- US Pronunciation
- US IPA
- UK Pronunciation
- UK IPA
- /ˈvɛr i/
- US Pronunciation
- US IPA
- /ˈvɛr i/
Definitions of very word
- adverb very in a high degree; extremely; exceedingly: A giant is very tall. 1
- adverb very (used as an intensive emphasizing superlatives or stressing identity or oppositeness): the very best thing; in the very same place as before. 1
- adjective very precise; particular: That is the very item we want. 1
- adjective very mere: The very thought of it is distressing. 1
- adjective very sheer; utter: He wept from the very joy of knowing he was safe. 1
- adjective very actual: He was caught in the very act of stealing. 1
Information block about the term
Origin of very
First appearance:before 1200
One of the 9% oldest English words
1200-50; Middle English < Anglo-French; Old French verai (French vrai) < Vulgar Latin *vērācus, for Latin vērāx truthful, equivalent to vēr(us) true (cognate with Old English wǣr, German wahr true, correct) + -āx adj. suffix
Parts of speech for Very
A common word. It’s meaning is known to most children of preschool age. About 99% of English native speakers know the meaning and use the word.
Most Europeans know this English word. The frequency of it’s usage is somewhere between "mom" and "screwdriver".
very usage trend in Literature
Synonyms for very
- actually — You use actually to indicate that a situation exists or happened, or to emphasize that it is true.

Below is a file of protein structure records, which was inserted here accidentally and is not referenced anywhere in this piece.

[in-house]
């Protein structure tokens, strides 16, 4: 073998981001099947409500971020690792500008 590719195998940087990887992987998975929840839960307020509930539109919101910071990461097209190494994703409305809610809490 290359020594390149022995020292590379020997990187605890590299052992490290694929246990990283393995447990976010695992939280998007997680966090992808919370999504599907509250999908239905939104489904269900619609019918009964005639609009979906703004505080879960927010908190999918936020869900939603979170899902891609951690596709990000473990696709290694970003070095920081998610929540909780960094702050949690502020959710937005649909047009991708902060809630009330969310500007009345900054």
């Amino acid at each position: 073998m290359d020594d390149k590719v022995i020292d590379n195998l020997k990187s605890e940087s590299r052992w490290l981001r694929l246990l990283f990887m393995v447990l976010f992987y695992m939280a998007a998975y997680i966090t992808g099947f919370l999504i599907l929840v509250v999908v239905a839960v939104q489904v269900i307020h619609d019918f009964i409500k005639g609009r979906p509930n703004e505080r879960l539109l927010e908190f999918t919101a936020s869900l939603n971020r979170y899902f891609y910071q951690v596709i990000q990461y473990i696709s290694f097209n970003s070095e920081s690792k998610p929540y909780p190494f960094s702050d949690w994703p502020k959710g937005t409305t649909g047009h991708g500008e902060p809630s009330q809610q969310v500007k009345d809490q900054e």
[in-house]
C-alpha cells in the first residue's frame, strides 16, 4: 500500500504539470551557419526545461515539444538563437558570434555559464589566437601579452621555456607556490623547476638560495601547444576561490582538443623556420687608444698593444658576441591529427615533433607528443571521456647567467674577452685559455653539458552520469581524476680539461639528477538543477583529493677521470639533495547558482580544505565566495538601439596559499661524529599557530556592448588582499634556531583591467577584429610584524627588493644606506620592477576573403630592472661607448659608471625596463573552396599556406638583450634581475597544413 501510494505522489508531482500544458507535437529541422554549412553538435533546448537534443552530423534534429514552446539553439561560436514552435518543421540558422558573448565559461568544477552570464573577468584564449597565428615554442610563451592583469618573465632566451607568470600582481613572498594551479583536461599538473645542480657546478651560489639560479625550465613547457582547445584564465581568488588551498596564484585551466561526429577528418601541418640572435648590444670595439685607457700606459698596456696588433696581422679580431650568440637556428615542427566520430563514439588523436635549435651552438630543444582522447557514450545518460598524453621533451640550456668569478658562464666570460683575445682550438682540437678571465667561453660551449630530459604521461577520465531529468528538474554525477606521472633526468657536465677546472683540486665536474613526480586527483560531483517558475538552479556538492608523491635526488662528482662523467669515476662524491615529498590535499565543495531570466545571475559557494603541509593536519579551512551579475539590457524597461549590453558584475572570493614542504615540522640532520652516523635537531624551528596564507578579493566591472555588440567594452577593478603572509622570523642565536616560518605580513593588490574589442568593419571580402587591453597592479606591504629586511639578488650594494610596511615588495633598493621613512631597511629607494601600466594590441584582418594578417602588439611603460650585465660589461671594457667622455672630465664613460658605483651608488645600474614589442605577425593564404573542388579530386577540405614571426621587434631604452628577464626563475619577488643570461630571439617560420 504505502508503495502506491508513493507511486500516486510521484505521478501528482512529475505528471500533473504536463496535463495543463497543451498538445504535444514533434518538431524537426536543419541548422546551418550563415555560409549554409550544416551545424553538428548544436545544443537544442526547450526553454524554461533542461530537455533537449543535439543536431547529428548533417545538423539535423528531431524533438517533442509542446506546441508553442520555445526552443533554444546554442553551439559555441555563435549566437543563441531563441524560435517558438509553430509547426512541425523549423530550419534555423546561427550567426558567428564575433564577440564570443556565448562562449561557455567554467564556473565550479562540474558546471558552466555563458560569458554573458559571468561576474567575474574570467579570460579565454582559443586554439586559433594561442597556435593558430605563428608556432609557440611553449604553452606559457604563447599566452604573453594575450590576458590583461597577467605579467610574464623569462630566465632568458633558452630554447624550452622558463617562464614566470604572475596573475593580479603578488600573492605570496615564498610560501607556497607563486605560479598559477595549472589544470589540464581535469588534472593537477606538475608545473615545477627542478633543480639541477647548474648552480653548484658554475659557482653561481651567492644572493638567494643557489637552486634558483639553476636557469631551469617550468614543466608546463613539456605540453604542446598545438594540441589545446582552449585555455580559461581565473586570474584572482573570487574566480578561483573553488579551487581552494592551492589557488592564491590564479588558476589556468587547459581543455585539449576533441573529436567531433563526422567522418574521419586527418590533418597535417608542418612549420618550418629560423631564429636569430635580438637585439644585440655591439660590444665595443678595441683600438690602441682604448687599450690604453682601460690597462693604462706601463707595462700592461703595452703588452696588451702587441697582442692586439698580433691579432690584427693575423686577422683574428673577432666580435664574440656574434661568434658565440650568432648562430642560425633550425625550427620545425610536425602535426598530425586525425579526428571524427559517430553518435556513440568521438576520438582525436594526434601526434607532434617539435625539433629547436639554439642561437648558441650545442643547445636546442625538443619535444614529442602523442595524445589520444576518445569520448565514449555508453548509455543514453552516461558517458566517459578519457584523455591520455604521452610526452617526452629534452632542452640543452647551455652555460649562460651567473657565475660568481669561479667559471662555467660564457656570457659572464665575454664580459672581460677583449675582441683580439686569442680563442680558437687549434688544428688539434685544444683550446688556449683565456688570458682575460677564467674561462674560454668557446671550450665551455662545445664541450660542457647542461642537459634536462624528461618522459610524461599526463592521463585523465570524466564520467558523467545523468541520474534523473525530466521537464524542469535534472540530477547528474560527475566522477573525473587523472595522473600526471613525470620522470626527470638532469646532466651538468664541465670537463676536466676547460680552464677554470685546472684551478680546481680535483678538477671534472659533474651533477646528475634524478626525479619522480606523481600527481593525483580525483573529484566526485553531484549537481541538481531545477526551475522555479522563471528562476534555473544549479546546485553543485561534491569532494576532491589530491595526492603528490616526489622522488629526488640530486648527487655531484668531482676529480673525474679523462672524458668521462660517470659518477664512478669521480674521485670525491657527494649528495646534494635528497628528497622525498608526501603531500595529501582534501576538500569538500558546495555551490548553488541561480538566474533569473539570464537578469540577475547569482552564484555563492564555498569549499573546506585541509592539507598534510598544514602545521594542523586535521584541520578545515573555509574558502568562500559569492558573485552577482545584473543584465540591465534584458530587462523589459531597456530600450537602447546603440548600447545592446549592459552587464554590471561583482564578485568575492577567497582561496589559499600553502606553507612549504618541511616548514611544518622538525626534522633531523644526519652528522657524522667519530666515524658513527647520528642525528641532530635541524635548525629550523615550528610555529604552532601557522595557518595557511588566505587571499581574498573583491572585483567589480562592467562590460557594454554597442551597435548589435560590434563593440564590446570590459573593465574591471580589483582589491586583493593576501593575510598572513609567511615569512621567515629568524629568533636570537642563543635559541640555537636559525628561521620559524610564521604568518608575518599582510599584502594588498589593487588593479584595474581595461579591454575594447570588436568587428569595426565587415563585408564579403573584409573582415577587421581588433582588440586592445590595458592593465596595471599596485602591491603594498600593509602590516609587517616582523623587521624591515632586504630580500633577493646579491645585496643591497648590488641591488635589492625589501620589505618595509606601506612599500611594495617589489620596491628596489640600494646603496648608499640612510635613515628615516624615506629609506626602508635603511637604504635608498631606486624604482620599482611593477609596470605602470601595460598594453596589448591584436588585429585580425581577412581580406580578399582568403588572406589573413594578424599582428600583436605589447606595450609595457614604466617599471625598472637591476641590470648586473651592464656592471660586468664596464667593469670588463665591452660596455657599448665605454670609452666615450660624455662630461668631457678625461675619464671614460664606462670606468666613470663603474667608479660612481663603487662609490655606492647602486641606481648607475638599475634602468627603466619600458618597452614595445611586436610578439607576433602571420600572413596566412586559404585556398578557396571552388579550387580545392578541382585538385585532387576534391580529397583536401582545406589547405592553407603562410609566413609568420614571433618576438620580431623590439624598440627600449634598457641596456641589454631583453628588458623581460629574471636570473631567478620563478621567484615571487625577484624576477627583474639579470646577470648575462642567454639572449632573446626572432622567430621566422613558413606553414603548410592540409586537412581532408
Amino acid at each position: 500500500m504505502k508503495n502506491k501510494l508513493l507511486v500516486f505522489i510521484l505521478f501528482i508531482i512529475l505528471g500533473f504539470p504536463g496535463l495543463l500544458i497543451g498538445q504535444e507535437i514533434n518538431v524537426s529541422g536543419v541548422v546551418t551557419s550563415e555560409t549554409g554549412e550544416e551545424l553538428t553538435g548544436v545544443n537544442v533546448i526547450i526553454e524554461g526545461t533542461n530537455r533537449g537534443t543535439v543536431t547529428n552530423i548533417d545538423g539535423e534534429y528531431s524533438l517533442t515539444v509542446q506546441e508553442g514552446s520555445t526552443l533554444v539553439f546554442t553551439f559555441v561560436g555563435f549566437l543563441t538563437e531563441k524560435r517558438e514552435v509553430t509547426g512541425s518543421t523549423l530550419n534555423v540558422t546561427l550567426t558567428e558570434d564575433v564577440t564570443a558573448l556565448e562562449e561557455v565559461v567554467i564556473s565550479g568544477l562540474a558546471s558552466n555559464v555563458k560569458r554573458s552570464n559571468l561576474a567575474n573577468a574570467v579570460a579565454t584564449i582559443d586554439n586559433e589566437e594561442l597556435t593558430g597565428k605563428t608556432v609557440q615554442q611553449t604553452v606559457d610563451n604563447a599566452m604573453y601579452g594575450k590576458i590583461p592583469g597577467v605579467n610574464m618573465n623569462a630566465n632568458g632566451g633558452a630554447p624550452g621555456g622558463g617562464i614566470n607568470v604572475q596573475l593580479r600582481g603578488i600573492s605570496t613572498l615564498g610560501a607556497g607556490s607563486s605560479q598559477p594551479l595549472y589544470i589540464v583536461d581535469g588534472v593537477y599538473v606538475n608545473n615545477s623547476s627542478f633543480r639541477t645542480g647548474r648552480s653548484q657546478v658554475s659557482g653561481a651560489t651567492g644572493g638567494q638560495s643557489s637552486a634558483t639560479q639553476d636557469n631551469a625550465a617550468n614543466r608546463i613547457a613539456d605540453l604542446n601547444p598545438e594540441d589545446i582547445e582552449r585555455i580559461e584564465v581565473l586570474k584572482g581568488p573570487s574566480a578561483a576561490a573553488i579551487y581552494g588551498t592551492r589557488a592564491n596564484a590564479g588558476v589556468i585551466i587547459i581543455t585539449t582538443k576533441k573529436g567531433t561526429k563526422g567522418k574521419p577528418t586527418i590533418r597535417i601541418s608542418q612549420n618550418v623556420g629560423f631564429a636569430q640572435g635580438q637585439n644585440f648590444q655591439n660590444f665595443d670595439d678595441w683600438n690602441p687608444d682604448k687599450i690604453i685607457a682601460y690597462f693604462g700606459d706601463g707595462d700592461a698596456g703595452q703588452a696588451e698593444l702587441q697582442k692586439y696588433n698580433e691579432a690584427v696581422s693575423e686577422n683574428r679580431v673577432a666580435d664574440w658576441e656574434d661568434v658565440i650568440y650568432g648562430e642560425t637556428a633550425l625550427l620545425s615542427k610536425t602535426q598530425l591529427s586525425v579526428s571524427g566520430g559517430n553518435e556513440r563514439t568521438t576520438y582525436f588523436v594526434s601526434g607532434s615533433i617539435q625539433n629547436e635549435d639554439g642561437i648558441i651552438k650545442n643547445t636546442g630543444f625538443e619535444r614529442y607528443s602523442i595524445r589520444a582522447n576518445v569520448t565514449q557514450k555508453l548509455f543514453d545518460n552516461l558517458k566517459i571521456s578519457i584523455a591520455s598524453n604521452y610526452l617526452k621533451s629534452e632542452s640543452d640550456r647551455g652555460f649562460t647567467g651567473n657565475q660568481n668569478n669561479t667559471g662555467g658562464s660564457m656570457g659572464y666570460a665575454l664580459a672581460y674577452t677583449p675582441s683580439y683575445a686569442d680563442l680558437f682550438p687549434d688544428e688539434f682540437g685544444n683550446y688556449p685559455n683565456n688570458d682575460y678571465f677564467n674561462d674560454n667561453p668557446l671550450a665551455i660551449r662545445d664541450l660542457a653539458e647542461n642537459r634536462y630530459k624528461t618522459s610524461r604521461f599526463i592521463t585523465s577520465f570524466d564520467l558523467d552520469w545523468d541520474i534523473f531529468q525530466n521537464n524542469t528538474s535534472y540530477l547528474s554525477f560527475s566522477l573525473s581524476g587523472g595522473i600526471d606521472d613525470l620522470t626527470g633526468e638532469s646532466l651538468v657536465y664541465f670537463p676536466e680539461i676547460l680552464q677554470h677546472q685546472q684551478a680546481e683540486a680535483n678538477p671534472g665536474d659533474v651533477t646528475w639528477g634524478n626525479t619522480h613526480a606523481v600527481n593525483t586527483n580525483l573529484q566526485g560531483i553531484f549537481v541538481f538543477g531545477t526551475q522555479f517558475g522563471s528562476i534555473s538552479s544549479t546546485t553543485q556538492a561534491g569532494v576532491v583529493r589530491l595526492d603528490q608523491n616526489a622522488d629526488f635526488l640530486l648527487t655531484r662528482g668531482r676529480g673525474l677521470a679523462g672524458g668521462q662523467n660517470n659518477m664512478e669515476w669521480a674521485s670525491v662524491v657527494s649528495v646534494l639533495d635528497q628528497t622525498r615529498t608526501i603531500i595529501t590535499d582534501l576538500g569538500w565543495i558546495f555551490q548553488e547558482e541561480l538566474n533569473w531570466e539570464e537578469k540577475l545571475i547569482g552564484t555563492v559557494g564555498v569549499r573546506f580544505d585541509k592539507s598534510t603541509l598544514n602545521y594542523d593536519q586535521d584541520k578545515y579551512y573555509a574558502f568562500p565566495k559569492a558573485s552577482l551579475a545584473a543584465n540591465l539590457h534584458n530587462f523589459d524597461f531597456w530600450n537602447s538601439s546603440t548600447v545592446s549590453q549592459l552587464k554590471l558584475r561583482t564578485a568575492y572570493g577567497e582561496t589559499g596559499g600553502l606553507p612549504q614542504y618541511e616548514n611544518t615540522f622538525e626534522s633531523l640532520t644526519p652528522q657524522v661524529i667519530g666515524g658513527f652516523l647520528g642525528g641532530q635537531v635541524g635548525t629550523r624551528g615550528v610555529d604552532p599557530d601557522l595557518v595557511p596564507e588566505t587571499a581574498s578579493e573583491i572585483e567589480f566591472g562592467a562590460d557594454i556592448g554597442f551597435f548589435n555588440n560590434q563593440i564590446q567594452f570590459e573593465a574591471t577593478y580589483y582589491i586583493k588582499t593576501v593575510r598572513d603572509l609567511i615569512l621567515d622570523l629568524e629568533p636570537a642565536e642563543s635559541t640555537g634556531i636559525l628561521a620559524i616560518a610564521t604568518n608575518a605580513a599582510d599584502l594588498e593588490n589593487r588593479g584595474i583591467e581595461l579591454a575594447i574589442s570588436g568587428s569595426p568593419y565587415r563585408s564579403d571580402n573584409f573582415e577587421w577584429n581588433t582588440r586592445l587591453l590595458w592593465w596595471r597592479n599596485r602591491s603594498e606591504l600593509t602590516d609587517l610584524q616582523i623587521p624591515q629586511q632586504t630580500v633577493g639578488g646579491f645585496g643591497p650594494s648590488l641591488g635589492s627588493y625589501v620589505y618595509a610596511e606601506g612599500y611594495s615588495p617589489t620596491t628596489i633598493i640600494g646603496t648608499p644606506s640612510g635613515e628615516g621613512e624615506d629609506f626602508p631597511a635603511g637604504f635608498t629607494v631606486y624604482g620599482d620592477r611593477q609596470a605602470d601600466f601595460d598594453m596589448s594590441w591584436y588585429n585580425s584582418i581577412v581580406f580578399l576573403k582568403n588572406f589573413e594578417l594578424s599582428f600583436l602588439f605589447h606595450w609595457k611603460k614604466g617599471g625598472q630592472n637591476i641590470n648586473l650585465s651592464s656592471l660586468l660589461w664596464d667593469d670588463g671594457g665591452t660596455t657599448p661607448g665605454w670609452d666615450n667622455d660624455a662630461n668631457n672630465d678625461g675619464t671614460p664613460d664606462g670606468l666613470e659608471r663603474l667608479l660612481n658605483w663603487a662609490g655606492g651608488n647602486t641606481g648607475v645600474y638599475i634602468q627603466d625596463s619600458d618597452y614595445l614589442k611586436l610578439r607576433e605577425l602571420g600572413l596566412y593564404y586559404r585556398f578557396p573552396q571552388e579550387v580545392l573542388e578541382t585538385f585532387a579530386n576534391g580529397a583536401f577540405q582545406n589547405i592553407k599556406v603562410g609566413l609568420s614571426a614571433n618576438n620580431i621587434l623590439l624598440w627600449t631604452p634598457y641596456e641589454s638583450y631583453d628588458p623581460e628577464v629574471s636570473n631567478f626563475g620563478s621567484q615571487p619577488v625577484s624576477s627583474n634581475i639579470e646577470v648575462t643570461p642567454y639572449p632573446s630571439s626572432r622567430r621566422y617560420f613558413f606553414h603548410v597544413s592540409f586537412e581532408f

- aforementioned — If you refer to the aforementioned person or subject, you mean the person or subject that has already been mentioned.
- as a matter of fact — You use as a matter of fact to introduce a statement that gives more details about what has just been said, or an explanation of it, or something that contrasts with it.
- as good as — 'As good as' can be used to mean 'almost.'
- bloody — Bloody is used by some people to emphasize what they are saying, especially when they are angry.
- all but — All but a particular person or thing means everyone or everything except that person or thing.
- assiduously — constant; unremitting: assiduous reading.
- authentically — not false or copied; genuine; real: an authentic antique.
- awfully — in an unpleasant, bad, or reprehensible manner
- beyond question — a sentence in an interrogative form, addressed to someone in order to get information in reply.
- absolutely — Absolutely means totally and completely.
- acutely — If you feel or notice something acutely, you feel or notice it very strongly.
- all — You use all to indicate that you are referring to the whole of a particular group or thing or to everyone or everything of a particular kind.
- confirmedly — In a manner that is confirmed; definitely, as has been demonstrated.
- deadly — If something is deadly, it is likely or able to cause someone's death, or has already caused someone's death.
Antonyms for very
- by a hair — by a very slight margin, only just
- by no means — on no account; in no way
- faintly — lacking brightness, vividness, clearness, loudness, strength, etc.: a faint light; a faint color; a faint sound.
- hardly — only just; almost not; barely: We had hardly reached the lake when it started raining. hardly any; hardly ever.
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- Words containing the letters v
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